we go through a lot of this
choppped roughly

Please understand: this is not one of those stories about how preciously advanced my toddler’s tastes are, how early he took an interest in foie gras and how he turns his nose up at white flour pastas, preferring farro. Oh no. It is, in fact, the opposite. Let’s say you called me on the phone day — you know, presuming we lived on a planet where people still spoke on the phone — and said “My toddler! He eats nothing but macaroni and cheese and graham crackers! How do I get him to eat vegetables?” I would respond, without blinking twice: “Fritters.” Except my enthusiasm for fritters is so great that it would come out “FRITTERS!” in the background, I’d be doing jazz hands, and in my head, there would be Rockettes singing and high-kicking to this tune that I promise to never sing for you in person that goes, “Fritterrrrrrrrs! Fritters are the answer!” Let’s definitely never speak about this part again.

best part: mashing the broccoli

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Friday, February 3, 2012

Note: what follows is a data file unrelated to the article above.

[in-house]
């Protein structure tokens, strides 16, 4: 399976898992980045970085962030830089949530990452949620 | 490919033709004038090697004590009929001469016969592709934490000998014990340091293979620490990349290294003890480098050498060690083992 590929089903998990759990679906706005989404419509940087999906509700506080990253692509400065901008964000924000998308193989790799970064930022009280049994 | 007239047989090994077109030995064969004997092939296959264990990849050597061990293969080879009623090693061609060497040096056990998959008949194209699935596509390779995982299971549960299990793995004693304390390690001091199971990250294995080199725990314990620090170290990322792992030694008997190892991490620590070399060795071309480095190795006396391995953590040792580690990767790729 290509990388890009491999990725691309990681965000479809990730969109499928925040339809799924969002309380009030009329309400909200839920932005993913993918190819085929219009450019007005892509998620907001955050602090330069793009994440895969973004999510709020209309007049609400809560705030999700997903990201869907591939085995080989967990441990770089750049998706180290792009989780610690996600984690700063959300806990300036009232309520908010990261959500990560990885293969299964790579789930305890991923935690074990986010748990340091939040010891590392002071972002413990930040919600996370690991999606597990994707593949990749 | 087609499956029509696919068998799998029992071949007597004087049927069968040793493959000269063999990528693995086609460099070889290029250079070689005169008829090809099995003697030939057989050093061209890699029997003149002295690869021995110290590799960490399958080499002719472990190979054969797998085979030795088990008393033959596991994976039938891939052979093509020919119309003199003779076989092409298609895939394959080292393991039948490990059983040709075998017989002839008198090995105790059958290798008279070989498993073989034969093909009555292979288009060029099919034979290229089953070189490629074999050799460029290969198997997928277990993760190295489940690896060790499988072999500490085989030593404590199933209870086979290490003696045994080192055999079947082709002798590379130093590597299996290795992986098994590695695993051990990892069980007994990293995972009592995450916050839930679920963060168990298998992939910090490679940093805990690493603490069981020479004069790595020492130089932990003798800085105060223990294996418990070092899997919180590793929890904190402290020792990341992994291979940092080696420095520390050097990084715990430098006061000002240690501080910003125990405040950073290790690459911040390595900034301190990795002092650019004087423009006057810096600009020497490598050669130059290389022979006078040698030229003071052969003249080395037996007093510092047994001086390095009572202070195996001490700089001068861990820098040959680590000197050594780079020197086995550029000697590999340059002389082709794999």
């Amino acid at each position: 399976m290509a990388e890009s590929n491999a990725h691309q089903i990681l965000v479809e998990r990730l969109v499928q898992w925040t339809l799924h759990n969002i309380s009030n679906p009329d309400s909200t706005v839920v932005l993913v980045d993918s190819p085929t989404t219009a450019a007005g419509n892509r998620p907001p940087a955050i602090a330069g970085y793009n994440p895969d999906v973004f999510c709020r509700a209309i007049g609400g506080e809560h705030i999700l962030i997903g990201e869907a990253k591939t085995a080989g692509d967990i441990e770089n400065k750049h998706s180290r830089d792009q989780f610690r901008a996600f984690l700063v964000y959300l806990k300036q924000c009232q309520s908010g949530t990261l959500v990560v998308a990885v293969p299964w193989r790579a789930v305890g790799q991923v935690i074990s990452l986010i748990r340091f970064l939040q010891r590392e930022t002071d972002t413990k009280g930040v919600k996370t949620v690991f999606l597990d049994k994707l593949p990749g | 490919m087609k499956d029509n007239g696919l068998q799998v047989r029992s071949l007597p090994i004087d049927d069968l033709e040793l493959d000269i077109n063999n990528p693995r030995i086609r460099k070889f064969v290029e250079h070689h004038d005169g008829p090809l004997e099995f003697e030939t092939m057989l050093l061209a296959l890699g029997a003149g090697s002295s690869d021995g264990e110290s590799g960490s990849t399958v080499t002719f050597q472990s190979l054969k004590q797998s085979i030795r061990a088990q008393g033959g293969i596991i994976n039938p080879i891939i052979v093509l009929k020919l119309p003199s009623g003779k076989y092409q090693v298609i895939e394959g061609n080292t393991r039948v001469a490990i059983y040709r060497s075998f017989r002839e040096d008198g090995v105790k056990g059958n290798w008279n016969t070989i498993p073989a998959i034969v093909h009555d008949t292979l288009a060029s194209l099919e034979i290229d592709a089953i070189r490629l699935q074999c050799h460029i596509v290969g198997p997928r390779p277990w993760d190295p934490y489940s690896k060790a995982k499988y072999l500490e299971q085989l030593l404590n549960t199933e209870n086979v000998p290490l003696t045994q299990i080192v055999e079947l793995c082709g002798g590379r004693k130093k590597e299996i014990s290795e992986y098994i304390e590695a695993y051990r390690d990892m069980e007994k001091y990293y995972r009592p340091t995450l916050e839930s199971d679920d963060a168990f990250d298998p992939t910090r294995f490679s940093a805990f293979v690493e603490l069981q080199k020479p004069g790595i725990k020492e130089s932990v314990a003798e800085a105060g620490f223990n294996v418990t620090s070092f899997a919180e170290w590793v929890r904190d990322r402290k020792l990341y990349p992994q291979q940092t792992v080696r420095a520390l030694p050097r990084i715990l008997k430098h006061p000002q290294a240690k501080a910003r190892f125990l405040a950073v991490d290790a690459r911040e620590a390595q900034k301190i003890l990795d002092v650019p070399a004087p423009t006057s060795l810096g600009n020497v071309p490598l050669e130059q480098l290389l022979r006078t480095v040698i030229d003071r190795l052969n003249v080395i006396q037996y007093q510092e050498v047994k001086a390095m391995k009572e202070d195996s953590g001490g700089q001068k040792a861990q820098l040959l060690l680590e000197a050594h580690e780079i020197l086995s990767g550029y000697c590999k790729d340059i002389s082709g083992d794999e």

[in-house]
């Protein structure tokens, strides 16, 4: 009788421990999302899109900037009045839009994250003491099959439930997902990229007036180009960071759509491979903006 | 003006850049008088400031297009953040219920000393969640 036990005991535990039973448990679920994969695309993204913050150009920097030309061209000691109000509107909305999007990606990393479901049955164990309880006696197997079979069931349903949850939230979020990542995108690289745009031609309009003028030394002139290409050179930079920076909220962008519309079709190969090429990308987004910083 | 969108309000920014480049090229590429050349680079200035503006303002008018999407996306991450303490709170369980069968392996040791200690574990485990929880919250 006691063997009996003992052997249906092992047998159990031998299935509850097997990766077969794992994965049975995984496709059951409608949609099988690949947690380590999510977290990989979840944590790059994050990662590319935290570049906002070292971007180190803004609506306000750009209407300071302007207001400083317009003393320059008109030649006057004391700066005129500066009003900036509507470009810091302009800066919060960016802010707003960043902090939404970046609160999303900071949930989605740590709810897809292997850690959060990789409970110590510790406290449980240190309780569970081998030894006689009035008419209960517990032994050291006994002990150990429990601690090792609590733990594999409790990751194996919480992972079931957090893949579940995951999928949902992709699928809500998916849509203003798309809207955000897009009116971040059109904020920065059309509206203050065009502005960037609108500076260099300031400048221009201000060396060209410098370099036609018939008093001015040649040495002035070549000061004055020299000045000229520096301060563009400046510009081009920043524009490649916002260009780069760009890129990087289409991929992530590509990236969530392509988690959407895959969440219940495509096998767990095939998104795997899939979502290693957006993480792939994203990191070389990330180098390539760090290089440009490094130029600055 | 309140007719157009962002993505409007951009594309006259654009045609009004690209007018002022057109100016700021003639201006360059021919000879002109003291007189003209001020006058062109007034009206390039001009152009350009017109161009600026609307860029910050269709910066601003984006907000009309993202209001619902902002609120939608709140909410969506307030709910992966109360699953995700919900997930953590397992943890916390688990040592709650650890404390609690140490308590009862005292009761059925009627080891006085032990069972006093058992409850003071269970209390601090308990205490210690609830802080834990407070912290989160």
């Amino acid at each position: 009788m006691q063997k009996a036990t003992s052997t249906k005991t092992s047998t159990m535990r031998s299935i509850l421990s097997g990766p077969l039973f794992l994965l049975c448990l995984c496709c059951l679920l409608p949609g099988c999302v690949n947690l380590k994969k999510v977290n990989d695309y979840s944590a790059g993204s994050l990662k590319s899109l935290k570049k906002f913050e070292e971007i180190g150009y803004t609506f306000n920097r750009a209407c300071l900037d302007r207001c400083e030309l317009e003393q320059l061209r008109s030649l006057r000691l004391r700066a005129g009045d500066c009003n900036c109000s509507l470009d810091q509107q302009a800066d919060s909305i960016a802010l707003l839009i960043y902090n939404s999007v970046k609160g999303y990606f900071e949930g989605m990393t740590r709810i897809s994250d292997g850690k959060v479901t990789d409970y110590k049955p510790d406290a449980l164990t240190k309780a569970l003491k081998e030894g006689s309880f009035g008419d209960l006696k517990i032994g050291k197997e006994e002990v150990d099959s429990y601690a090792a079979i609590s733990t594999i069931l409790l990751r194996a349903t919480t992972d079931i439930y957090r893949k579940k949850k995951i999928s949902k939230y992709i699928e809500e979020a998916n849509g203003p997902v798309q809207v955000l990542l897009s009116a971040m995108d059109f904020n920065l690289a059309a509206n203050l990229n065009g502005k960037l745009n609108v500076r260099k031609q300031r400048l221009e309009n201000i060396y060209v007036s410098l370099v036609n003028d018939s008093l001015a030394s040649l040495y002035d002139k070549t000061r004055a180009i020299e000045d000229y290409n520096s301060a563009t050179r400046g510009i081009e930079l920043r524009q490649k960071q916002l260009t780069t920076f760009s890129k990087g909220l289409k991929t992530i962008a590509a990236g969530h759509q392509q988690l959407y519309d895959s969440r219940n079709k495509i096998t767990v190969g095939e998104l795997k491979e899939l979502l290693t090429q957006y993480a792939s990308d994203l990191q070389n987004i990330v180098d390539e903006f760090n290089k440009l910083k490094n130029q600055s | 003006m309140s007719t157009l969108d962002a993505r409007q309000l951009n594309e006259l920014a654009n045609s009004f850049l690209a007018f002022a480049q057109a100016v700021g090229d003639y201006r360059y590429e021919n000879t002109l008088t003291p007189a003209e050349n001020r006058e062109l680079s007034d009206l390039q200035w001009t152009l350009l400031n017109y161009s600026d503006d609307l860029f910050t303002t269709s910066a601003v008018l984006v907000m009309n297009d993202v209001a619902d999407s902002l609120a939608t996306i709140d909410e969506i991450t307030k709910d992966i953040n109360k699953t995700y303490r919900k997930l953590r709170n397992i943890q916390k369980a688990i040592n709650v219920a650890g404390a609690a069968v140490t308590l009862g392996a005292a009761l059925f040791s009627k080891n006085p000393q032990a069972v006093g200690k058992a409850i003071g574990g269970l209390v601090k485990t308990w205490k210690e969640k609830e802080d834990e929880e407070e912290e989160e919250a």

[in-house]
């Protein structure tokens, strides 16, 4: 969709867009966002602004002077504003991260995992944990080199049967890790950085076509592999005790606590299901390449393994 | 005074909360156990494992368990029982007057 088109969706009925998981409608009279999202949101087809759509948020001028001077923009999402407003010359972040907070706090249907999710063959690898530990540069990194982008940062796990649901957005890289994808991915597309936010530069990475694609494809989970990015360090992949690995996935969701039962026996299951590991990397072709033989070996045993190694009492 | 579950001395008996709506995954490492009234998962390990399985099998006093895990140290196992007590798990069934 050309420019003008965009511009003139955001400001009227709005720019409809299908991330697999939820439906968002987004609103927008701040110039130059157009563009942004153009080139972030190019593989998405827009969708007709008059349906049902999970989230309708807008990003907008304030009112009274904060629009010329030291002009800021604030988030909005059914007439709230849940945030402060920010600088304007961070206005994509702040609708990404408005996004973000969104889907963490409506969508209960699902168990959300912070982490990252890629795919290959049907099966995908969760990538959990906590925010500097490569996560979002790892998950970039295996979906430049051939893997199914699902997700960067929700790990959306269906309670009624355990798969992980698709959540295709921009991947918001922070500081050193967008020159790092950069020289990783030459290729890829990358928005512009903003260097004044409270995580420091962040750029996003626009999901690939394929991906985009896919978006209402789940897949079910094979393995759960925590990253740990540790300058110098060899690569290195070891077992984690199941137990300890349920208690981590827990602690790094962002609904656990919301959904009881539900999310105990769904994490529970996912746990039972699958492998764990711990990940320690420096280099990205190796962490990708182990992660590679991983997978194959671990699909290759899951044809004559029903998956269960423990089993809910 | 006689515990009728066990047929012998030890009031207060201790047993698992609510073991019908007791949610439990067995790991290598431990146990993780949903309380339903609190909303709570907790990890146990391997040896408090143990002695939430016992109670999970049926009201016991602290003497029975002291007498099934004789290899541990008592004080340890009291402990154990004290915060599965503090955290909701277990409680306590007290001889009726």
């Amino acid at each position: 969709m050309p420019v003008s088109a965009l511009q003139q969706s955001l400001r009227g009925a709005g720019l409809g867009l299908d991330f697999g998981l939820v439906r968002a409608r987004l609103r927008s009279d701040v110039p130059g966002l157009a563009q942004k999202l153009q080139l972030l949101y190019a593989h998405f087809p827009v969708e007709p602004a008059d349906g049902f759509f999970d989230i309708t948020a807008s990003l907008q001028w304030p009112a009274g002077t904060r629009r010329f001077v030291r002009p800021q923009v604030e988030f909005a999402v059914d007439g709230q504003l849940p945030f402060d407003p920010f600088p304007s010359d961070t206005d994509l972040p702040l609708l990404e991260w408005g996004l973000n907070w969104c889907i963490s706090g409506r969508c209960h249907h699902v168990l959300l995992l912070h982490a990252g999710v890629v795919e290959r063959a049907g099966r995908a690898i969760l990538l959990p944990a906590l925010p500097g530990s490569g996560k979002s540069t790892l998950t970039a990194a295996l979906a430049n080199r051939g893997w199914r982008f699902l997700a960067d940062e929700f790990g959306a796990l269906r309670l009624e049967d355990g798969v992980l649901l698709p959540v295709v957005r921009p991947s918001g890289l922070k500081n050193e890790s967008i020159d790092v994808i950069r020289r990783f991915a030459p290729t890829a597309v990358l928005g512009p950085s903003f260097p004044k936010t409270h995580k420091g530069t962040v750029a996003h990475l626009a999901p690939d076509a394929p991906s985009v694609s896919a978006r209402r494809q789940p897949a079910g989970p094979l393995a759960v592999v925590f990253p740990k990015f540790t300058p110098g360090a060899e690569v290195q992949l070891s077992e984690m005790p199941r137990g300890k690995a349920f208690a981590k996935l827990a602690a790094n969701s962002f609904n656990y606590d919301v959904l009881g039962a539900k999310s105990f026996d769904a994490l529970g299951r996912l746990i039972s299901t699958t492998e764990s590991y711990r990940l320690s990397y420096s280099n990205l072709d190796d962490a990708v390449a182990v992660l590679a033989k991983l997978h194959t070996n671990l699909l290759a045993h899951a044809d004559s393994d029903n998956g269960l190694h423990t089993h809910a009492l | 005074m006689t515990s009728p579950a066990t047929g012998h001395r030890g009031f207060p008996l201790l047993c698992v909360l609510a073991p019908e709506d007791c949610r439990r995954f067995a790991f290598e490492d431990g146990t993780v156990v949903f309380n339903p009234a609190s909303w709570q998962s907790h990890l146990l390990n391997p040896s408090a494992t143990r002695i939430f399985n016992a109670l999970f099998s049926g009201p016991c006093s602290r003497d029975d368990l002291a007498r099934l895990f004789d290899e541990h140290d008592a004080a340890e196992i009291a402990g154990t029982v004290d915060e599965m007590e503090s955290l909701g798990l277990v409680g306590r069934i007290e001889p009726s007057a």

cheddar, beer and mustard pull-apart bread

cheddar, beer and mustard pull-apart bread

You might have created a monster. I went back and forth, again and again, before sharing the recipe for potato chip cookies. My presumption was that most sane people would find them revolting; that the comment section would be a string of “eww”s. Silly me! It turns out that a whole lot of you are closet potato chip sandwich lovers, and worse. You put Doritos on your pizza! You put Cheetos on your tuna! I am clearly among my brethren. This will only lead to trouble, as the next time I have a weird, funky combination of flavors I want to try out, who will stop me? Clearly, not you.

beer and butter
poured into flour mix with rye

Like this. For a while, I’ve been enamored with this idea of pull-apart bread, such as Flo Braker’s from her latest book. Yet as lovely as buttery lemon sugar is, or cinnamon sugar for that matter, is, I wanted to give it a savory spin. My first inclination was to go with the universally adored (but kinda overused these days, don’t you think?) cheddar, chives and bacon — i.e. baked potato toppings — but what I’ve really been dreaming about lately is Welsh rarebit, which I understand to be pub food in places I haven’t been lucky enough to travel to yet. It’s a thick, punchy, rich sauce made with cheddar and mustard and beer and butter and cream and spices and it is often ladled over a piece of toast, such as rye or another brown bread. And I want it.